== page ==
Pages: « 1 ... 6 7 [8] 9 10 »
 on: August 03, 2015, 10:41:53 PM 
Started by John Camp - Last post by LesPalenik
DOF "control" - as in issue - cracks me up.  I've been making photographs for 50+ years and for 40 of those the problem has always been getting "enough" DOF, not pursuing razor thin slices!   Grin


That has been my own experience. I realize that some people like or even need the razor thin DOF, but I seldom shoot wide open, and try to use either the sweet spot of the lens or smaller aperture to extend the DOF. I was thinking long and hard when buying recently a 70-200mm lens, trying to decide between F2.8 and F4 (having already some F2.8 primes), finally went for F4 version and am very happy with that lens.

 on: August 03, 2015, 10:41:13 PM 
Started by TiborB - Last post by Alan Klein
Use you hand held meter at the same time you use the DSLR and make notes and compare your results.  Keep in mind that DSLR's act more like chrome film rather than negative film, so you don't want to clip the highlights. 

 on: August 03, 2015, 09:47:41 PM 
Started by Mr_Bunburry - Last post by felix5616
where are you located?

 on: August 03, 2015, 09:45:46 PM 
Started by Wayne Fox - Last post by Mark D Segal
Maybe Mark Segal has tried it.

Not interested.

 on: August 03, 2015, 09:24:47 PM 
Started by J. Paul - Last post by LesPalenik
Adobe DNG converter 9.1.1 handles Canon G3X files. After the conversion you can take it to an older version of LR or other software that recognizes DNG format.

 on: August 03, 2015, 09:22:56 PM 
Started by Patricia Sheley - Last post by graeme
Lovely, evocative.

 on: August 03, 2015, 09:20:23 PM 
Started by Patricia Sheley - Last post by Patricia Sheley
From aboard schooner Angelique in barefoot mode as captain slept below...made the mistake of sqeaky rubber socks one morning...not a good way to befriend the man in charge... Wink

Just starting to review the incredible light of the morning twilights that week...

(You see the moon approaching its set as the sun was rising through the layers of fog behind me... made for magical light!)

 on: August 03, 2015, 09:13:36 PM 
Started by John R - Last post by John R
Can't get Windows to open Lightroom after installion of Lightroom and PS. When I right click image file and try to open the file with "Lightroom", it won't open and keeps reverting to Photoshop. Anyone have any idea what I did wrong during installation? I have to open Lightroom and find the file to open. Not what I want.


 on: August 03, 2015, 08:45:12 PM 
Started by TiborB - Last post by luxborealis
The only "correct" exposure reading is the one that provides the most accurate exposure for the medium being used - typically the camera will provide it. Typically, yo want the brightest exposure that will not burn out your highlights. That being said, an external meter can be more "accurate", but that will be trial and error on your part as the meter is not reading the light coming through the lens as a TTL system does.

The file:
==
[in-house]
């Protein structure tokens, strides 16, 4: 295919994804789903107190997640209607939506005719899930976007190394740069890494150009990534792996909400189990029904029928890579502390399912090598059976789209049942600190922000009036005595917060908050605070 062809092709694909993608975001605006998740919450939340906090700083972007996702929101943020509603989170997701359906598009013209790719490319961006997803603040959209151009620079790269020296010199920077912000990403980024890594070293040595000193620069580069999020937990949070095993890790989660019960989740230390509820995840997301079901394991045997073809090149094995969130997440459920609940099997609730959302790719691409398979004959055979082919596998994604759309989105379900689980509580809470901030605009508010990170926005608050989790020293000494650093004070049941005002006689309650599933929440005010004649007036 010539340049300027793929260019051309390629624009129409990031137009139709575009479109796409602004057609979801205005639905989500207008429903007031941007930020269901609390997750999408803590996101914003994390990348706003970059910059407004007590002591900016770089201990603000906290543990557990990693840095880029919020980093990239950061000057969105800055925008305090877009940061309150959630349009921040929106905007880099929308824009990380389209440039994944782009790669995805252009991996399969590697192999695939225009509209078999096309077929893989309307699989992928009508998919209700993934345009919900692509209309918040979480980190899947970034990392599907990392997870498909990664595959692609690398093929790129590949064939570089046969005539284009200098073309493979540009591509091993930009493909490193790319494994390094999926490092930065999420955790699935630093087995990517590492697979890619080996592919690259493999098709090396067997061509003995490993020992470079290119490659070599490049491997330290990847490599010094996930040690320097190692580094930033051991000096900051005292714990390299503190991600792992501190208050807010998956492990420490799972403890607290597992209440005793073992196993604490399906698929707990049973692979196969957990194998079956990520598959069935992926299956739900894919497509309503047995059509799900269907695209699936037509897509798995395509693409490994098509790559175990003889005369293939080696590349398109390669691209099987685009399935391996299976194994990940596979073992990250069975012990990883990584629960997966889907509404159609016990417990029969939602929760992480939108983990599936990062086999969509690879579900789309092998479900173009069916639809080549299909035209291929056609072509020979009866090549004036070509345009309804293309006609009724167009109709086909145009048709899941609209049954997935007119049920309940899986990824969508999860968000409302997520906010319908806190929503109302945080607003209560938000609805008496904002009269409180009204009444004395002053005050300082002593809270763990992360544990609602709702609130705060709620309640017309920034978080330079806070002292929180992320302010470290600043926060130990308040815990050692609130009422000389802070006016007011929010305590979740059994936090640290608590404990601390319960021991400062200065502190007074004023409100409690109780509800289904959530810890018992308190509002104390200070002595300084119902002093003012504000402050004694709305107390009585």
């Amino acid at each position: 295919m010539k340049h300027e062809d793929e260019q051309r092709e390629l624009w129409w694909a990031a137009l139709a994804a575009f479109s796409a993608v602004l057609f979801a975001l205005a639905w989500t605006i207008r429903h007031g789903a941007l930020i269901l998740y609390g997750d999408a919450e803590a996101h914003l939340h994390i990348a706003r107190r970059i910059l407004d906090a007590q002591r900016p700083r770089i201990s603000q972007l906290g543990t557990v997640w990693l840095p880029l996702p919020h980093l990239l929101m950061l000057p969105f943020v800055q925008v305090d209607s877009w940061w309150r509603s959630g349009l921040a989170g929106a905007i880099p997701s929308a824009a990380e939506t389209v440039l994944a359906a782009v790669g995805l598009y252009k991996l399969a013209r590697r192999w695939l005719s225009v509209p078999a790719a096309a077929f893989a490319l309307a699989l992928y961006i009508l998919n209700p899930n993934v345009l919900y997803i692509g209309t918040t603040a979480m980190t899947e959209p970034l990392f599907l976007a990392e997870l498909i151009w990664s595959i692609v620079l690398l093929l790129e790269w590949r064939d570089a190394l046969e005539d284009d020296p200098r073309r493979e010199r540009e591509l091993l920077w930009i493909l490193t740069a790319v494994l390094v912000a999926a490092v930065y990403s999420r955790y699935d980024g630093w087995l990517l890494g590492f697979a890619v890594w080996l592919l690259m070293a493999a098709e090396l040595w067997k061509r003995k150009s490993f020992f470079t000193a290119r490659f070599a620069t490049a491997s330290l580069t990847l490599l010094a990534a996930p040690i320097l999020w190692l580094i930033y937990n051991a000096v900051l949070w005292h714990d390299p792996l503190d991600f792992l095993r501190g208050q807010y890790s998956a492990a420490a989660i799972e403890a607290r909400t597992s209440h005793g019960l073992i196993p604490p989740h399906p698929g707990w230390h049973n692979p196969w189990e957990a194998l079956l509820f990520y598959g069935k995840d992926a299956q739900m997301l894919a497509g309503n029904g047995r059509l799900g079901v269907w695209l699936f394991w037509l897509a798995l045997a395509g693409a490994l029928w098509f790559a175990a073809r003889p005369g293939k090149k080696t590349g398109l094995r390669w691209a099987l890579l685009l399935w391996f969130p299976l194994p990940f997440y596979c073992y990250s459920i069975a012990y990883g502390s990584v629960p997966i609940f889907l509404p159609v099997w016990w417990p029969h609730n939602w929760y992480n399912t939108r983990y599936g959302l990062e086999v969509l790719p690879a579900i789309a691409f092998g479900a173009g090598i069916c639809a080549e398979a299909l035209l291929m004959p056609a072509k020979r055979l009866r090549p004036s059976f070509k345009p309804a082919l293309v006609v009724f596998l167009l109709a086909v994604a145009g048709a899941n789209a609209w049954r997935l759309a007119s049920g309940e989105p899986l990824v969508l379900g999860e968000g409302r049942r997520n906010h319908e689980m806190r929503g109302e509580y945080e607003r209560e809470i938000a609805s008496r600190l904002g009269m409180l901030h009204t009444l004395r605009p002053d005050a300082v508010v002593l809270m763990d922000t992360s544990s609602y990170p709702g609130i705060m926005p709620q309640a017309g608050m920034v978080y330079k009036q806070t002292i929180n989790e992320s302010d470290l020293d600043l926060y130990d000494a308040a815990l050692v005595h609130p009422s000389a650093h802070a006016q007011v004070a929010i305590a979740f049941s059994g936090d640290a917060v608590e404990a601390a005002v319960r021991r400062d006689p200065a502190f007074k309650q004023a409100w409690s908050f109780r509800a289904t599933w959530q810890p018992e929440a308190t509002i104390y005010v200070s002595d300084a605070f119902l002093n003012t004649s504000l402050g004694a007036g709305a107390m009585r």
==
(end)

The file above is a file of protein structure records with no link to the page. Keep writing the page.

When I shot film (medium and large format), I used an external spotmeter, carefully metering the highest value in the frame and placing it at Zone VIII (three stops brighter than middle grey. One can also read and place the Zone II exposure value (three stops below middle grey). But both of these settings cannot be arrived at except through testing with the film and development you are using.

For colour work (specifically transparencies), I was careful to place the brightest value 2-1/2 stops above middle so as not to blow out the highlights - but, again, this is with a spot meter. However, for 35mm work, I relied on the very accurate camera meter (not evaluative, but still predicatable when use correctly with exposure compensation).

Flash and studio photography was generally done with an incident reading (light falling on the subject).

I can't imagine that a general purpose meter would give superior results to what you are reading through the lens once you have calibrated the camera settings with the film being used. I would suggest a good tutorial on basic light metering...

Good luck!

 on: August 03, 2015, 08:32:01 PM 
Started by rdonson - Last post by peterottaway
New lenses will cost more than old production lenses - and not just from Sony. Have tou had a look at the price of the latest Nikon 300mm f 4.0 in comparison to the last generation lens ?

I/m not  blind to the facts that a number of Minolta and then Sony lenses were more expensive than their Canon or Nikon counterparts. Just keep an open mind on the subject.

Pages: « 1 ... 6 7 [8] 9 10 »